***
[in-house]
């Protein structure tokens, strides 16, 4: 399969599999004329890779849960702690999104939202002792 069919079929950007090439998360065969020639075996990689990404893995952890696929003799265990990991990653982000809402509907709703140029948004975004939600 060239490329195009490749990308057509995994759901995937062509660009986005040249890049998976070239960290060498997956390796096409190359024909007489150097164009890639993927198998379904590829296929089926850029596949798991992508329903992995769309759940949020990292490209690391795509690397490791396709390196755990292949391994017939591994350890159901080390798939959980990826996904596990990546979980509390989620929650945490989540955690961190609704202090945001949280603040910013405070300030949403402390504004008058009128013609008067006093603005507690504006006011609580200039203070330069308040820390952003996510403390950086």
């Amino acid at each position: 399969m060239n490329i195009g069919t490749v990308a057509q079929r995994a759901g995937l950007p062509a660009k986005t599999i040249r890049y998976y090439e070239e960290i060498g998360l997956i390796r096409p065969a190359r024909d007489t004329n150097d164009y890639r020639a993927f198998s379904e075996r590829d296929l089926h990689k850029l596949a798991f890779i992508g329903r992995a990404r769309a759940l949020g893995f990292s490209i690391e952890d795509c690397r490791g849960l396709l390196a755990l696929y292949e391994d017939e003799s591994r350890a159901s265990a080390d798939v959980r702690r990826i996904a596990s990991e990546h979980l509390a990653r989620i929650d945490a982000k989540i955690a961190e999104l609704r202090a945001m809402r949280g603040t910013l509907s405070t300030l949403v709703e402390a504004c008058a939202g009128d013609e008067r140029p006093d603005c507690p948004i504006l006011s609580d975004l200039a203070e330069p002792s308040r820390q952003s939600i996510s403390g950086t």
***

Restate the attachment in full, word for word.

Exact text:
[in-house]
């Protein structure tokens, strides 16, 4: 399969599999004329890779849960702690999104939202002792 069919079929950007090439998360065969020639075996990689990404893995952890696929003799265990990991990653982000809402509907709703140029948004975004939600 060239490329195009490749990308057509995994759901995937062509660009986005040249890049998976070239960290060498997956390796096409190359024909007489150097164009890639993927198998379904590829296929089926850029596949798991992508329903992995769309759940949020990292490209690391795509690397490791396709390196755990292949391994017939591994350890159901080390798939959980990826996904596990990546979980509390989620929650945490989540955690961190609704202090945001949280603040910013405070300030949403402390504004008058009128013609008067006093603005507690504006006011609580200039203070330069308040820390952003996510403390950086």
């Amino acid at each position: 399969m060239n490329i195009g069919t490749v990308a057509q079929r995994a759901g995937l950007p062509a660009k986005t599999i040249r890049y998976y090439e070239e960290i060498g998360l997956i390796r096409p065969a190359r024909d007489t004329n150097d164009y890639r020639a993927f198998s379904e075996r590829d296929l089926h990689k850029l596949a798991f890779i992508g329903r992995a990404r769309a759940l949020g893995f990292s490209i690391e952890d795509c690397r490791g849960l396709l390196a755990l696929y292949e391994d017939e003799s591994r350890a159901s265990a080390d798939v959980r702690r990826i996904a596990s990991e990546h979980l509390a990653r989620i929650d945490a982000k989540i955690a961190e999104l609704r202090a945001m809402r949280g603040t910013l509907s405070t300030l949403v709703e402390a504004c008058a939202g009128d013609e008067r140029p006093d603005c507690p948004i504006l006011s609580d975004l200039a203070e330069p002792s308040r820390q952003s939600i996510s403390g950086t």